Monday, April 26, 2010

Airtel GPRS Internet on Your Linux PC through USB Cable

Internet through GPRS is not a joyride, but you might need it during some bad times when your ISP is down, broadband cabling in your area is messed up, or you are on the move. In such circumstances you may pair your mobile phone with your pc and easily get connected to the Internet. Here are some details on how to get internet working on your pc using GPRS in your Airtel Mobile Phone.

First, you need to active GPRS on your Airtel mobile phone. Dial  *567*11# to activate gprs and dial *567*13# to get mobile internet. Usually Airtel (or any other mobile service provider) will send settings which you will have save/install on your mobile phone. After that you should recharge your prepaid Airtel mobile phone with Rs. 98/- (as of 27th April, 2010) to get unlimated GPRS internet access for one month.

Next, you need to install ppp and wvdial on your Linux PC. Then change your /etc/wvdial.conf file to read:

[Dialer Defaults]
Init1 = AT+CGDCONT=1,"IP","","",0,0
Init2 = ATQ0 V1 E1 S0=0 &C1 &D2 +FCLASS=0
stupid mode = 1
Modem Type = USB Modem
Baud = 460800
New PPPD = yes
Modem = /dev/ttyACM0
ISDN = 0
Phone = *99#
Password = manmath
Username = manmath

(You might change the Username and Password the way you like, the above is just an example)

Additionally you should also consider adding the following few lines to your /etc/sysctl.conf as a root user. It will reduce packet transfer overhead considerably.

net.ipv4.tcp_timestamps = 0
net.ipv4.tcp_sack = 1
net.ipv4.tcp_no_metrics_save = 1

That's it! Now connect your Airtel Mobile phone to your PC through USB cable, and as a root user (su or sudo, whatever appropriate in your case) enter wvdial in a terminal. And lo! You are connected to the web. If you want to connect to web as a non-root user, follow this link for further instructions.

You can also use Airtel SIM in your USB modem and connect to the Internet. For this you will have to use "Modem=/dev/ttyUSB0" in place of "Modem = /dev/ttyACM0" in your /etc/wvdial.conf

Wednesday, April 21, 2010

At Last RHEL 6 Beta Shows Up

Finally, Red Hat Enterprise Linux 6 Beta is here. The Beta is a big transition from RHEL 5 in terms of core packages, desktop environments and applications. “Red Hat Enterprise Linux 6 blurs the lines between virtual, physical, and cloud computing to address shifts taking place in the modern IT environment. Featuring updated core technology, from the kernel to the application infrastructure to the development toolchain, Red Hat Enterprise Linux 6 is designed to meet the needs of the coming generations of hardware and software technologies......” However, if you consider the package version status of the RHEL 6 final (when it comes) with contemporary distributions, it will still be little orthodox, as always.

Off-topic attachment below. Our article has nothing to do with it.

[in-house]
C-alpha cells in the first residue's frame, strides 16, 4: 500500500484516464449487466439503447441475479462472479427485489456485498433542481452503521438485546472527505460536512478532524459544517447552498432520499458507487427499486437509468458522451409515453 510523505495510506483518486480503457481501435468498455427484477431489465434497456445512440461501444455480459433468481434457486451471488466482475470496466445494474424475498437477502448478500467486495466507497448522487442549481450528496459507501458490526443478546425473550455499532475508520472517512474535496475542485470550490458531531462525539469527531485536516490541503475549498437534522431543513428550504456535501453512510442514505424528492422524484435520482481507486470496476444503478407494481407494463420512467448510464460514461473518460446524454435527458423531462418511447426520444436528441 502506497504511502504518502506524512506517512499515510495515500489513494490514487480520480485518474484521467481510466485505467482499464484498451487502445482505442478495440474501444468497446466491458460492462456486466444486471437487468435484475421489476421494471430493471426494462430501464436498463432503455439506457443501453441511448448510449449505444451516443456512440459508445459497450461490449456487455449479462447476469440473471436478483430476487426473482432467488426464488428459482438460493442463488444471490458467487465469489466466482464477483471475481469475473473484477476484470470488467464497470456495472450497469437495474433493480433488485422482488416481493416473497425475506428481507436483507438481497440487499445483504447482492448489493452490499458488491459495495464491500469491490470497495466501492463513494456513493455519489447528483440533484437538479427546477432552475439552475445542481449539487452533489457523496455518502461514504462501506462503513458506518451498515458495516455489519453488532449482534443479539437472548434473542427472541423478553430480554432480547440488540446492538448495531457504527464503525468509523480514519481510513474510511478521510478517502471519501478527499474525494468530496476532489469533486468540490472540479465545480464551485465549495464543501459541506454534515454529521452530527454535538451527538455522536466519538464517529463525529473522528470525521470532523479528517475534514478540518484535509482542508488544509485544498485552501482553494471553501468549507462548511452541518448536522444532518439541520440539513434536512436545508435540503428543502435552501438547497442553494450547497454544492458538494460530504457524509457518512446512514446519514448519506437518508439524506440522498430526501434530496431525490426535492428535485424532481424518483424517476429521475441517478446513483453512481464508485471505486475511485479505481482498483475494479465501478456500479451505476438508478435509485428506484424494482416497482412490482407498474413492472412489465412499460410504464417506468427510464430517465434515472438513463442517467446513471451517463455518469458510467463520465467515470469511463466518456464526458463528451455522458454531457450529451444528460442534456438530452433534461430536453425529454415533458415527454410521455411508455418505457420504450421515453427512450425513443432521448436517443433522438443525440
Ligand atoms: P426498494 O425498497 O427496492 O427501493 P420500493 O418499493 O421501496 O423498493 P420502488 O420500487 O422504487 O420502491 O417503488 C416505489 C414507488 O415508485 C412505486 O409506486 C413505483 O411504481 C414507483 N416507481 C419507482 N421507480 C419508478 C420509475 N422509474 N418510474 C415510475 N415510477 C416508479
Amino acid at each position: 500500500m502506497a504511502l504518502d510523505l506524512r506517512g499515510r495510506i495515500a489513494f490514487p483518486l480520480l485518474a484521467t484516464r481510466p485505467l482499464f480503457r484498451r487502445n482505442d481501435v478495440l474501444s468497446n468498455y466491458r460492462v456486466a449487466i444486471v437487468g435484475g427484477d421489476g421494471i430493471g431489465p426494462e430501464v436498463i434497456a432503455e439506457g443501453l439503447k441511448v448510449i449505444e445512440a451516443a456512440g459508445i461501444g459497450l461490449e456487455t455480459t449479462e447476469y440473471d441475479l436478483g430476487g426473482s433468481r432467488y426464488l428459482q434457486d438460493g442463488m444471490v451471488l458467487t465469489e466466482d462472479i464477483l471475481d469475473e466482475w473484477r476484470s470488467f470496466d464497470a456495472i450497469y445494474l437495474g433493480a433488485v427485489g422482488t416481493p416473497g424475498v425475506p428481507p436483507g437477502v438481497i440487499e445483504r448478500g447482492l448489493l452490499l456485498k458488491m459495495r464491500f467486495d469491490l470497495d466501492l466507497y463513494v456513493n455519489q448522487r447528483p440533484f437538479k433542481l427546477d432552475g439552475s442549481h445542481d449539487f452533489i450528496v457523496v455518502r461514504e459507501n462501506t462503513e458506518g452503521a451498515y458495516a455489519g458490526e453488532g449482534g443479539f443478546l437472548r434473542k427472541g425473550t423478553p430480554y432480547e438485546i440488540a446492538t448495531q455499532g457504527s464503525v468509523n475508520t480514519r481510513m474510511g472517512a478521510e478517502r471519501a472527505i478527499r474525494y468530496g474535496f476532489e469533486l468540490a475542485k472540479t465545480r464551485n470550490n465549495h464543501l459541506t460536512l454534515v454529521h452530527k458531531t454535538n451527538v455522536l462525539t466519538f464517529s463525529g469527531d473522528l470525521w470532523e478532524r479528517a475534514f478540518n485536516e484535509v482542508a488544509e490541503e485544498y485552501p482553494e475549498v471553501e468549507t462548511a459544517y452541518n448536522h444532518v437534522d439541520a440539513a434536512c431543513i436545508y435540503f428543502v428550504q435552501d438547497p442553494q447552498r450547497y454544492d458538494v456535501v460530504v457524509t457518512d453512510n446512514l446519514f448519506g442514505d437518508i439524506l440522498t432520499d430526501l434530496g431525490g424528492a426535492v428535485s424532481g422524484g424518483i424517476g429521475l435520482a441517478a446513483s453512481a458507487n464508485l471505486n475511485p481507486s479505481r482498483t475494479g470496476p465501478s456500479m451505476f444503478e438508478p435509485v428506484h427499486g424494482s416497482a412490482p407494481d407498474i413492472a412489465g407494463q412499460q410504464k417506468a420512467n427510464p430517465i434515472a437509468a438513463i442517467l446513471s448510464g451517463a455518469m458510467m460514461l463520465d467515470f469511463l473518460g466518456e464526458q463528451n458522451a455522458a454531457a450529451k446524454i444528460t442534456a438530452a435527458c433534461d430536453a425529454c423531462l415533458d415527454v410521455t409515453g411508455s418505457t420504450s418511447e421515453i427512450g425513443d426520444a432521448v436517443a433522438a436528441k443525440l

The Red Hat Enterprise Linux 6 Beta is available on the following architectures: i386, AMD64/Intel64, System z, IBM Power (64-bit)." Read the release announcement and the press release for an overview of the most notable features.

Monday, April 19, 2010

Welcome PCLinuxOS 2010

Good news for all who are looking for a Mature "Just-Works" Desktop. PCLinuxOS 2010 bandwagon is released. This time Tex and the Gang has offered 7 releases:   Main KDE Desktop, KDE MiniMe Desktop, Gnome Desktop, Gnome ZenMini Desktop, LXDE Desktop, XFCE Desktop and Openbox Desktop.

PCLinuxOS 2010 Main KDE edition features Kernel kernel (for maximum desktop performance) and full KDE 4.4.2 Desktop. PCLinuxOS includes all of the latest popular applications such as Firefox 3.6.3, Thunderbird 3.0.4, Dropbox for online backup storage, Pidgin 2.6.6,  Kymoney, Ktorrent, Gimp, Digikam, Amarok, Smplayer and much much more. In addition there are over 12,000+ additional packages available from our software repository.

As always there is support for Nvidia and ATI fglrx drivers. Many new wireless cards and printers are supported as well. Plus 2010 release is able to play the popular multimedia. Other versions (Gnome, Zen, LXDE...) have got the respective latest desktop environments and applications.

Download PCLinuxOS 2010

Monday, April 12, 2010

How to Make GTK Apps Look like KDE on a KDE-only Desktop

KDE4 is eye-candy. But most of the distributions that bundle it are not that stable or usable. Here I don't talk about PCLinuxOS 2010 or Mepis 8.5. They have done a great job in their implementation of KDE 4. But there are a lot others.

Well, coming to the point.... Of late I planned to install a KDE-only Debian desktop on a custom-made system. It was meant for somebody very new to Linux. That's why I thought of good old KDE 3 and the most stable distro of our times - Debian Lenny. Lenny installed a fully-functional KDE desktop on that machine (PIV on Intel 945 mobo) quite well. Afterwards I made some tweaks on the system so that my friend could easy plug his ntfs external drive, web cam, use his stock DVDs, windows media files and so many other non-free stuff. Again after configuring debian-multimedia it was easy as always.

KDE 3.5.9 on Lenny worked like a charm - quite responsive while carrying a truck load of kde apps. But those gtk apps looked butt-ugly on a kde-only environment. Here is a screenshot of how a gtk app looks on a debian pure kde desktop.

As you see, the look of apps is not consistent. Thank God, there is gtk-qt-engine package in Lenny repo. I installed this package and configured in kcontrol (kde control center) as shown below. And Lo! Upon reboot I got consistent KDE look across kde and gtk.

If you are also a KDE-lover but can't do without some gtk apps gtk-qt-engine is the way to go.

Here is the screenshot of Avidemux after installing gtk-qt-engine.

How about this